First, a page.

Any Delaware patient that chooses to read a surgical consent form will likely be aware that infection is a listed possible risk of any surgery. Any time surgical errors occur, the risk of infection and other complications significantly increase. Unfortunately, any infection can be deadly if not treated appropriately. Two families in another state feel that their loved one's fatal infections were not managed well and were likely preventable. Separate lawsuits have been filed in civil court.
Although both cases of infection occurred in the same hospital less than two days apart from each other, they involved different types of surgeries performed by different doctors. A 70-year-old man had a routine laparoscopic hernia repair surgery and began to quickly exhibit symptoms that he was not recovering well. Reportedly, he had a high heart rate, temperature and elevated white blood count, which are all signs of an infection. The lawsuit, in this case, accuses medical personnel of missing multiple opportunities to catch and treat the man's infection early and adequately. Instead, the infection spread throughout his body, resulting in his death.
The other lawsuit revolves around the case of a 61-year-old female who was admitted for an outpatient laparoscopic surgery. She had an ovarian cyst removed and was discharged to her home the same day of her surgery. Later the following the day, she returned to the emergency room with pain, vomiting and very low blood pressure. Despite possible evidence of a brewing infection, the woman was not treated with antibiotics until after her heart stopped during a code. Despite life-saving efforts, she did not survive.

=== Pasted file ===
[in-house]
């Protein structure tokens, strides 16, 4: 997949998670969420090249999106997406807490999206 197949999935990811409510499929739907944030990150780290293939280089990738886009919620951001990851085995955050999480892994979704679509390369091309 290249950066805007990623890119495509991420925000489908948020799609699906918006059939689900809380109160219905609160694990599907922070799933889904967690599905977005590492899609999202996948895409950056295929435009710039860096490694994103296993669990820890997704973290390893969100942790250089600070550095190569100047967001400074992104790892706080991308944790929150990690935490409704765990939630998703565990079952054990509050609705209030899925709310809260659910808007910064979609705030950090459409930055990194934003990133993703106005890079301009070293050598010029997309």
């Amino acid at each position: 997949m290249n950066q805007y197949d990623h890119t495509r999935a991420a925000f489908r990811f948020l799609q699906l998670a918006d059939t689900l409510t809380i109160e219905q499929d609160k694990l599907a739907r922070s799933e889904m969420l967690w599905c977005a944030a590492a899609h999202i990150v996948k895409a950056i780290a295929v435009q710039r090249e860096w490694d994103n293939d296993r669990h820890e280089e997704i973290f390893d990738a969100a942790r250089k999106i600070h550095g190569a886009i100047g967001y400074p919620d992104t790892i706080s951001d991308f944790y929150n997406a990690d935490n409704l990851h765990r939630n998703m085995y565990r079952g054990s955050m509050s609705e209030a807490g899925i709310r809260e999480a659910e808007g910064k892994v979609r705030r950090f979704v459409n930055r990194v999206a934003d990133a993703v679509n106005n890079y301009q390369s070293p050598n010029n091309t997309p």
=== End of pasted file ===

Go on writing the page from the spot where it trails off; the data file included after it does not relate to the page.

Later it was discovered that both cases involved both patients' bowels being perforated during their surgeries. The leakage of intestinal bacteria into the abdominal cavity resulted in both having a significant chance of infection. Sadly, some surgical errors that also result in additional medical treatment and death. Families that suspect their loved one's death may have been prevented by earlier intervention may benefit from an attorney in Delaware to review their case. If negligence is suspected, a civil court lawsuit may be an appropriate legal remedy.
Source: buffalonews.com, "Two routine operations, in two days, left two dead at South Buffalo Mercy", Robert J. McCarthy, Nov. 26, 2017